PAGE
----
Even if you would like to have time to spend improving the links, it really desn't devalue what is there. Had I produced it I would definitely feel at least a sneaking sense of pride!
Colleen, Thank you for those kind words. I have been chronically ill for the last 8 years and it is still hard to remember what I used to be able to do in comparison to what I am able to do now. I'm glad the list was of help and I hope others find it so also. I tend to go for lovely desings and not so much 'cartoony' kids types designs as I have no little ones to sew for any more and my lists will reflect that.
Gail (whose mother wanted to name her Colleen!)
I am so sorry to hear of your illness. If it is of any consolation it is not obvious in your posts at all.
I have now ordered my machine (the Brother 750E) and heading back to 'Hatched in Africa' to make up my wish list, for when skill matches ambition (!) In fact this website is an example of one I would doubt I would have found without your help. Such wonderful designs, I really can't wait to be good enough to do them.
Anyway I'll keep you posted on progress.
I love Hatched in Africa designs! They are gorgeous and they have lots of freebies. Make sure you sign up for their newsletter and you will find out about them. Lots of the different website have newsletters that they send out which helps you hear about free designs.
Don't worry about your skill level. Machine Embroidery is EASY to learn. The hardest thing may be learning to use the proper stabilzer and getting your design to end up where you want it (especially when adding other items). Much easier to learn how to do machine embroidery than to actually learn how to sew well.
I have had my machine for about a year now and I love it. I also have an Inovis 4000D and in comparing them, I actually like the way the 750 embroiders better. It is used every day sewing out samples for my web site. So it gets very heavy use. I have not had any problems with it and am thinking of picking up another one in the near future. I would recomend it to anyone.
Hope this helps,
Thanks so much for the information. I have ordered my machine today and I am so excited!!
I am especially proud of myself for remembering embroidery thread (I forgot threads completely when I bought my serger - much 'dratting' resulted from that omission) AND bobbin thread.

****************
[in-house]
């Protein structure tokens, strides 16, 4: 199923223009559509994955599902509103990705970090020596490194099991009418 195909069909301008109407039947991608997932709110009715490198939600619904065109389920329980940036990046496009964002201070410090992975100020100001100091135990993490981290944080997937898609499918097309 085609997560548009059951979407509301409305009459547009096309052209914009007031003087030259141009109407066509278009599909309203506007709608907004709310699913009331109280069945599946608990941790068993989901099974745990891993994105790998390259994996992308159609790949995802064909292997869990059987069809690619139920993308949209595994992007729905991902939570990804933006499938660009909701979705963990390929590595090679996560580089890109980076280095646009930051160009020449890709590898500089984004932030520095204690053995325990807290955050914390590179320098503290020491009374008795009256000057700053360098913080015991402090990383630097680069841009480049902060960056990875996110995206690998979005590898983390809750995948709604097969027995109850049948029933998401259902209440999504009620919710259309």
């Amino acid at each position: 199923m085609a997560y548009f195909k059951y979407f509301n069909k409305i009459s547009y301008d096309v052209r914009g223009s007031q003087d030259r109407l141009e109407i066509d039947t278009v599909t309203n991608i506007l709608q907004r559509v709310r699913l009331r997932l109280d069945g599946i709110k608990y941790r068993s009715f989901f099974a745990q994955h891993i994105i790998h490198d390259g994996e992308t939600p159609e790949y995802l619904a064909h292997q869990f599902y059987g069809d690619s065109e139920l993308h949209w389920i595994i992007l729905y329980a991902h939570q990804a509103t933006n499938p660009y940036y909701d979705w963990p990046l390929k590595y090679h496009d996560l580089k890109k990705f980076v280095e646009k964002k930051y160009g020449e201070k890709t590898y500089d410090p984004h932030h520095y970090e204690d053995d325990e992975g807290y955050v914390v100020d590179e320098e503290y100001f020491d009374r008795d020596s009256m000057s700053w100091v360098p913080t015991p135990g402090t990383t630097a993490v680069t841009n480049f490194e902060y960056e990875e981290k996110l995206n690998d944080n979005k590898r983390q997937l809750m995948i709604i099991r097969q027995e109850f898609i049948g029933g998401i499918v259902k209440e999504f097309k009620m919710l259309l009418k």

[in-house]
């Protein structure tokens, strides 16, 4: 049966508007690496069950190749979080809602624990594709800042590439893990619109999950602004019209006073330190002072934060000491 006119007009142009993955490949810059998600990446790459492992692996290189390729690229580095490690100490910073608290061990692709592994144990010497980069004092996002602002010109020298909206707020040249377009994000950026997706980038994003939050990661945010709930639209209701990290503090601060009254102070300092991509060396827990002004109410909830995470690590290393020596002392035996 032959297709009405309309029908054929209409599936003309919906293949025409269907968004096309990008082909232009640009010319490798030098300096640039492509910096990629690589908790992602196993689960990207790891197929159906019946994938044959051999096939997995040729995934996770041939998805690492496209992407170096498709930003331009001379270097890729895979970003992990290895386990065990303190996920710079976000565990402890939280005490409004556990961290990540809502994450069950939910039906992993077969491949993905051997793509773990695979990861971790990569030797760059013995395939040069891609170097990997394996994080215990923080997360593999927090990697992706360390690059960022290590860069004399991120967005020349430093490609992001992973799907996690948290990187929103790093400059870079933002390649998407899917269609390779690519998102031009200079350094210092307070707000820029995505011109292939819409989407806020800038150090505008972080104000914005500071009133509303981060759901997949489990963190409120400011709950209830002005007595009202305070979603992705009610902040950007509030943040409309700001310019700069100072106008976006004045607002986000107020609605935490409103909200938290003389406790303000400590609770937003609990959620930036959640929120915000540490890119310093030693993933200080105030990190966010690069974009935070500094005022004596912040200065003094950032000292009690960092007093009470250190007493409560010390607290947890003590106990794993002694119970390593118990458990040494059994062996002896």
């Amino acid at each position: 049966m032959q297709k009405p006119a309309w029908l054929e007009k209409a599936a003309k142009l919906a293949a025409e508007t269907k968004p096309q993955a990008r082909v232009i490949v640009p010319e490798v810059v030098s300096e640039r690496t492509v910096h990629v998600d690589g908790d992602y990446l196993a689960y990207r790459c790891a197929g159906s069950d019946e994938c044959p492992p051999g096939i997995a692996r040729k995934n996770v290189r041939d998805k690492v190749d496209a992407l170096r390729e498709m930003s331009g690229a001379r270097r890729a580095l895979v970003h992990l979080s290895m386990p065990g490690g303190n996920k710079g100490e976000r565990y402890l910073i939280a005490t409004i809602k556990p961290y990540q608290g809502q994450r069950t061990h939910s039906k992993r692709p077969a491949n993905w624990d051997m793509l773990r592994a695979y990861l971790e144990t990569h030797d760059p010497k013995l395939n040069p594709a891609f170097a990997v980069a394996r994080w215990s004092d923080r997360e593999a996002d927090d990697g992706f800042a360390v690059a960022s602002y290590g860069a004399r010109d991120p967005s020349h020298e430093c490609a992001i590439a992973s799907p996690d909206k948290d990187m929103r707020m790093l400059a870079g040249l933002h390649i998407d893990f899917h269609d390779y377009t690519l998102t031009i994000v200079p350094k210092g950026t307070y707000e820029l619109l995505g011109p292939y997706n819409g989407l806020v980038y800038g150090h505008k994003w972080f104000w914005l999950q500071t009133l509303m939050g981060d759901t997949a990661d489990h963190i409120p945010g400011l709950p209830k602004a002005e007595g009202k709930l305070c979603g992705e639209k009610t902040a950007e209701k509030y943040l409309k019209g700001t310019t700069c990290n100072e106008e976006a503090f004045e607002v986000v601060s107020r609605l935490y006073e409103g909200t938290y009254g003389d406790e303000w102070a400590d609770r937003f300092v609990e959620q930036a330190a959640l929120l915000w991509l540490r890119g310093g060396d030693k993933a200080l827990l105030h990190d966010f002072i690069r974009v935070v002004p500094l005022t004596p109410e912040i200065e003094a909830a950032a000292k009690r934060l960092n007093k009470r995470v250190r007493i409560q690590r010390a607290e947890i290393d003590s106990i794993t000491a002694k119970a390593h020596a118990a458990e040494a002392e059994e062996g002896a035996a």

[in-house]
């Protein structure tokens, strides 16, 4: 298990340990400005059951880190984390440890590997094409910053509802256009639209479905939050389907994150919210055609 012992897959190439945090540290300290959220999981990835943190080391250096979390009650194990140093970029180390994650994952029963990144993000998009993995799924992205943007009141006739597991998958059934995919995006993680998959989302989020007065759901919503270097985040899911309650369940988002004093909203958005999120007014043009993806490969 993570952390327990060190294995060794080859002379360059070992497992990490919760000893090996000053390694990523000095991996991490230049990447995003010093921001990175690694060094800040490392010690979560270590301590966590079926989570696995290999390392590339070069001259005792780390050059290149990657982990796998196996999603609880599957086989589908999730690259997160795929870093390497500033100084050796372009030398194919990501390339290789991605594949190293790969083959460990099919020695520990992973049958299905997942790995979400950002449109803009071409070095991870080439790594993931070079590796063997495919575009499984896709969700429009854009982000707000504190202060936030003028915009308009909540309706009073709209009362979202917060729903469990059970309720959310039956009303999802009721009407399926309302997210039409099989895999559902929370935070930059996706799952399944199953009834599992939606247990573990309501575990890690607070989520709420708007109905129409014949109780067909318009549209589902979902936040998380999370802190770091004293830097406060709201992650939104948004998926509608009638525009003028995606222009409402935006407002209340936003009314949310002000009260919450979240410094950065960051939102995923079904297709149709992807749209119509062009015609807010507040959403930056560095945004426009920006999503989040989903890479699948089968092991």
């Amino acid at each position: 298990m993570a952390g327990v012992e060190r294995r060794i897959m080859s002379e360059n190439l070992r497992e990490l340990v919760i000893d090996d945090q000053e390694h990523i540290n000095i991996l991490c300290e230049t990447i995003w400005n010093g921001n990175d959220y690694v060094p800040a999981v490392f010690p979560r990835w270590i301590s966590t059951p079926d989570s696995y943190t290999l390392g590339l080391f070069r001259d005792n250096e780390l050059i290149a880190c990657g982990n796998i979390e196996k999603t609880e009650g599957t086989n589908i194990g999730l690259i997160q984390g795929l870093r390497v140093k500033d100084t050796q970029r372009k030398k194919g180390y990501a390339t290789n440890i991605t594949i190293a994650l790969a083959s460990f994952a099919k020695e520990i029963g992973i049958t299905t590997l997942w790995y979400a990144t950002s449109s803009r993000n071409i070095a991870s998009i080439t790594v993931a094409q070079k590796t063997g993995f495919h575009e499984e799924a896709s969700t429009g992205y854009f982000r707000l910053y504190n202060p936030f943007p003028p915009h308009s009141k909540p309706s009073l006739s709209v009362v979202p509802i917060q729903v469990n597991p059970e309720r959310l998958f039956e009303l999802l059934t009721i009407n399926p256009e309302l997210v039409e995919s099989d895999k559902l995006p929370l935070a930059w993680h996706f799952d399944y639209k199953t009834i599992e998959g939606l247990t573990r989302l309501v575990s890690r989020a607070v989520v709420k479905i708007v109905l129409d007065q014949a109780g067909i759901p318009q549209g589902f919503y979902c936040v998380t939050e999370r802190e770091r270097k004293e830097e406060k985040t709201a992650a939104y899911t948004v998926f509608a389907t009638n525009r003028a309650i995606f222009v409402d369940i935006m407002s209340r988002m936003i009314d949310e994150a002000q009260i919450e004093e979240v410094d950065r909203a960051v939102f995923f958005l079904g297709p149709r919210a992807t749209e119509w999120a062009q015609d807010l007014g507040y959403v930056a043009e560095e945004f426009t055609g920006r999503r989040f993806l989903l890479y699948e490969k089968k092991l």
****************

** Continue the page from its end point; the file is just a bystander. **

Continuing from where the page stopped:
I have even got small quantities of stitch and tear and soluble stabiliser to try out and see what I like/works well. (I want to do mainly linens and towels although I would like to do a lace bookmark as a gift for a friend).
I am so glad you like your machine and thanks for helping me decide on mine.
I'll post some updates and pictures for others as I get to grips with and try a small project or two.
This isn't an active thread
This isn't an active thread right now but I am posting some further info in case others come looking for advice, as I did.
I have now had my Brother 750E for around 3 months and have done quite a few small projects. I am still really happy with it and my initial impressions have largely been confirmed.
This is an easy machine to use, the only thing to be really careful of is getting your bobbin tension correct. I am not sure if it applies to all embroidery machines but certainly this one is somewhat unforgiving. However if you follow the on screeen help and remember to hold the bobbin down as you set it up in the bobbin case everything will be fine. It isn't difficult, it just needs a bit of care.
If your embroidery has the appearance of lots of loops of bobbin coloured thread (rather than nice sleek, vivid embriodery)then bobbin winding and position in the bobbin case are the first things to check.
On the subject of threads, although I like the Brother versions, I would probably buy Madeira or Guterman next time, as it is difficult to convert designs bought from the Internet to Brother colours (although thread conversion charts are often offered they don't usually cover Brother threads). It is far easier to use these designs if you have the correct colours to hand.
So, onto results. This machine makes good lace and embroiders really neatly. Some patterns do tend to take colour from one area to another without a break meaning that you have to trim away threads. This is easy with small, sharp scissors.
Setting up in the hoop is straightforward. I have continued to find the Guterman Sulky range of stabilisers very good. I have attached photos from my latest two projects to give some idea of quality. Both of these were done with 'FilmoPlast', which is ideal for items which won't fit into the hoop or where the fabric surface would be marked by hooping.
The pirate costume is for my husband's 3 year old grandson (Leo!). The fabric is duchess satin, the text and parrot are designs which came with the machine. The Jolly Rodger came from the Embroidery Library (www.embroiderylibrary.com).
The jacket forms part of a set for his new baby grand daughter (Celia) and the butterflies again came from the Embroidery Library. The fabric is (apparently) an eco fleece made from recycled plastic bottles. I think my local fabric store may be gettibg a bit carried away with this description - I thought all fleece was made like this?
Anyway, photos follow.